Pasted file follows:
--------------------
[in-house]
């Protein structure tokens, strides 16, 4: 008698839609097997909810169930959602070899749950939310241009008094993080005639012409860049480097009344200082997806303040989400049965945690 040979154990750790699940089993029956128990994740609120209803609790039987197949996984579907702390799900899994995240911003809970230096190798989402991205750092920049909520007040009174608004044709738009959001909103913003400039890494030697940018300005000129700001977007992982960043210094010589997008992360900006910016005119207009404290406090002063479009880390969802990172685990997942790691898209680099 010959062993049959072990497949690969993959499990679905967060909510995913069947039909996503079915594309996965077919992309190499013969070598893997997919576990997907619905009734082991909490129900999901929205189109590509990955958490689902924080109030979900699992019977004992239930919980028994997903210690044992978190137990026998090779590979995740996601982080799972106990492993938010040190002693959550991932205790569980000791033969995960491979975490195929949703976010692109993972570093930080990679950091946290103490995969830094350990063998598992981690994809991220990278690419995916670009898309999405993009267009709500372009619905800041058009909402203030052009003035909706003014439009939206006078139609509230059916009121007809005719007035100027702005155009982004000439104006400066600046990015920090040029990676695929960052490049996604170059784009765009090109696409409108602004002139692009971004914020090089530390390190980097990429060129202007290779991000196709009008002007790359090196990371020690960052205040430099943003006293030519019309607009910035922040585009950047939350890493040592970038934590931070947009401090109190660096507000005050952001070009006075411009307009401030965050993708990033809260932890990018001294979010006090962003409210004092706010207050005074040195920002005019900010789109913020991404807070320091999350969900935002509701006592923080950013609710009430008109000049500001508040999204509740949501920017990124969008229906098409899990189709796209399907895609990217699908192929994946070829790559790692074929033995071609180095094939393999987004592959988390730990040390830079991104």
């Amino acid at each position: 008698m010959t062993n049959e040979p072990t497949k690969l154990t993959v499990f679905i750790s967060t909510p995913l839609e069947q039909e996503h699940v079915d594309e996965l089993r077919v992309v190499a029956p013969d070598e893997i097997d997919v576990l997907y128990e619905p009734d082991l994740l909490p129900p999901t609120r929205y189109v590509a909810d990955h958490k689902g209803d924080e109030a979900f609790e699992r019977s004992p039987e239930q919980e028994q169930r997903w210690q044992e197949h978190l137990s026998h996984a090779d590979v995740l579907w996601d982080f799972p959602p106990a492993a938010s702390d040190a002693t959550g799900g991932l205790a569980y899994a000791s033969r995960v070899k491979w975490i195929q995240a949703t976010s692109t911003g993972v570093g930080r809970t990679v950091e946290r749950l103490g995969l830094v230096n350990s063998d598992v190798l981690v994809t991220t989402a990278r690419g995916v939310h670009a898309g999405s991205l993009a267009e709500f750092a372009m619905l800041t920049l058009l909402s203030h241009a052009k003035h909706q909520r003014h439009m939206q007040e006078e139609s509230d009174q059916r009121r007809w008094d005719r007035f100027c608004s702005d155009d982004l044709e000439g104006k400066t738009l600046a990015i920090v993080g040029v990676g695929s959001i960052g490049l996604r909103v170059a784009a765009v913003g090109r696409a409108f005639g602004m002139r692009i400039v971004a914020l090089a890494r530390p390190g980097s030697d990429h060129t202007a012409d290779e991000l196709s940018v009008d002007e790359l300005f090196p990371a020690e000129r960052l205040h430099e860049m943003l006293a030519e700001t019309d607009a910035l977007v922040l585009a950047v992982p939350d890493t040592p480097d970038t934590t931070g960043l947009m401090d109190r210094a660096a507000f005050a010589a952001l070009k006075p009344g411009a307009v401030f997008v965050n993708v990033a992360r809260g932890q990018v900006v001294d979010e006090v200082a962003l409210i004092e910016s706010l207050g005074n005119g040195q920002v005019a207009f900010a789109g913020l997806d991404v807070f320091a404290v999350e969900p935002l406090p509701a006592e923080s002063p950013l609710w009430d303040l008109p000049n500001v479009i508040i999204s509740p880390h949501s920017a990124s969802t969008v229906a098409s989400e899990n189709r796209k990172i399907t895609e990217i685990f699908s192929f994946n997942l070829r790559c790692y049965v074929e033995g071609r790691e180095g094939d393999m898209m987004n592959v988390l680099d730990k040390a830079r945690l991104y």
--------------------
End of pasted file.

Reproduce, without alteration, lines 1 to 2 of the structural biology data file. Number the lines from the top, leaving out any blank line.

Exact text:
[in-house]
């Protein structure tokens, strides 16, 4: 008698839609097997909810169930959602070899749950939310241009008094993080005639012409860049480097009344200082997806303040989400049965945690 040979154990750790699940089993029956128990994740609120209803609790039987197949996984579907702390799900899994995240911003809970230096190798989402991205750092920049909520007040009174608004044709738009959001909103913003400039890494030697940018300005000129700001977007992982960043210094010589997008992360900006910016005119207009404290406090002063479009880390969802990172685990997942790691898209680099 010959062993049959072990497949690969993959499990679905967060909510995913069947039909996503079915594309996965077919992309190499013969070598893997997919576990997907619905009734082991909490129900999901929205189109590509990955958490689902924080109030979900699992019977004992239930919980028994997903210690044992978190137990026998090779590979995740996601982080799972106990492993938010040190002693959550991932205790569980000791033969995960491979975490195929949703976010692109993972570093930080990679950091946290103490995969830094350990063998598992981690994809991220990278690419995916670009898309999405993009267009709500372009619905800041058009909402203030052009003035909706003014439009939206006078139609509230059916009121007809005719007035100027702005155009982004000439104006400066600046990015920090040029990676695929960052490049996604170059784009765009090109696409409108602004002139692009971004914020090089530390390190980097990429060129202007290779991000196709009008002007790359090196990371020690960052205040430099943003006293030519019309607009910035922040585009950047939350890493040592970038934590931070947009401090109190660096507000005050952001070009006075411009307009401030965050993708990033809260932890990018001294979010006090962003409210004092706010207050005074040195920002005019900010789109913020991404807070320091999350969900935002509701006592923080950013609710009430008109000049500001508040999204509740949501920017990124969008229906098409899990189709796209399907895609990217699908192929994946070829790559790692074929033995071609180095094939393999987004592959988390730990040390830079991104």